In previous articles I considered the possibility of larger companies engaging with smaller SMEs to address the current shortage in IT skills rather than direct recruitment. I also covered the difficulties a larger company may experience and the need to consider the management of projects involving multiple companies; something which is common place in large engineering and construction projects.
For large projects it’s unlikely that a single small SME will be able to deliver everything within the required timescales. However, it is still possible for the smaller companies to get involved in larger projects.
A large company can offer work in discrete packages which means it will manage a team made up of multiple companies. Alternatively, a small company can subcontract out work to third parties to give it the resources and skills to carry out the work. As the prime contractor it is then responsible for the overall delivery. These approaches tend to be a reactive response to a tender, and so are not collaborative in the sense of equal partners.
Many small companies are excellent at networking and building relationships. They recognize the value of informally connecting, working with each other, and forming partnerships for mutual benefit. However, for others working with companies they see as potential competitors is a step too far. The thing is some companies are just too small, and unless they are able to partner up they will miss out on the opportunities of working with larger companies. So the fear of working with competitors denies the company potential lucrative work.
Of course it all depends on the aspirations of the small SME. Many companies are happy to work in their own particular niche or geographical location, and may not want to expand to larger pieces of work. For those who are actively seeking to grow their business, partnering with other companies with complementary skills or based in new locations could be a key part of their growth strategy. It’s then a case of connecting with a like-minded company where the ‘chemistry’ between the two principals works.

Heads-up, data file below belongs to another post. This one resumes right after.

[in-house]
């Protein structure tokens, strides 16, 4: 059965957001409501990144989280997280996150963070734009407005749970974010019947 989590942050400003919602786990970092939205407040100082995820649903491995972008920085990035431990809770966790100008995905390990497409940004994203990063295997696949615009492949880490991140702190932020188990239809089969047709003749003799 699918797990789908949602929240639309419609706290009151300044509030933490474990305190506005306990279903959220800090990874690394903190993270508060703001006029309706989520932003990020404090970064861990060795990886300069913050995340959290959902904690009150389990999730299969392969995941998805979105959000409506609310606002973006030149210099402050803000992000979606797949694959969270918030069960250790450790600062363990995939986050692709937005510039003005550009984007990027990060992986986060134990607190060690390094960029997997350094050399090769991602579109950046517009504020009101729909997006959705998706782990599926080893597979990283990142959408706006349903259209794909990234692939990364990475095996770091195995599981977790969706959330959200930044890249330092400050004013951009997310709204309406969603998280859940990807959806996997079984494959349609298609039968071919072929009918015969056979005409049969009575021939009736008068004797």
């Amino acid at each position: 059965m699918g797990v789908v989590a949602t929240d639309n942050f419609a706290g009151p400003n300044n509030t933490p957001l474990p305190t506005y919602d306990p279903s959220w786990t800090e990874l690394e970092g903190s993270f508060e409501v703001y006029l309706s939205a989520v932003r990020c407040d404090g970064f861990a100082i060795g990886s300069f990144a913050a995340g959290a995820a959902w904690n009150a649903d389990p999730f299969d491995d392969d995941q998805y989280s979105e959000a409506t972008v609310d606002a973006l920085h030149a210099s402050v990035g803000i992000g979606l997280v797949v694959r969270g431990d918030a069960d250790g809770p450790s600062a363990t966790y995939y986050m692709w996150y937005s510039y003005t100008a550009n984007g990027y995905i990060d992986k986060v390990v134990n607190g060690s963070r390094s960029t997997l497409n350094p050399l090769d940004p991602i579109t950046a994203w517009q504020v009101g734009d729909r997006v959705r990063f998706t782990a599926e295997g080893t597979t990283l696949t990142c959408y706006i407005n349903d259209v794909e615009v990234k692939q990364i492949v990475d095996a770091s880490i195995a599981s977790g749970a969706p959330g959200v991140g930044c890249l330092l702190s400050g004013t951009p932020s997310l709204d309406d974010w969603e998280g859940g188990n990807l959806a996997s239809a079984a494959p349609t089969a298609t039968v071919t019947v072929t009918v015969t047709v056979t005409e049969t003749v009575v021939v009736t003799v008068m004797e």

Some partnerships happen naturally where people already know of one another or meet at a networking events. Others require a far more proactive approach: actively deciding on the new business to pursue, clarifying the characteristics of potential partners, and taking steps to find them. Regardless of the method, for me the most important thing is to have a good gut feeling about a person i.e. you want to work together. This is beginning to read like an article on dating – but perhaps that analogy is not too far from the truth. Like, trust, respect, complementary skills and outlook all matter for successful partnerships.
In summary, to chase bigger pieces of business, small companies need to consider their strategy and find a means of connecting with other companies to help grow their business. Your competitors can also be your friends, and if you are not building partnerships they may be. To misquote the old adage ‘Keep your friends close and your competitors closer’.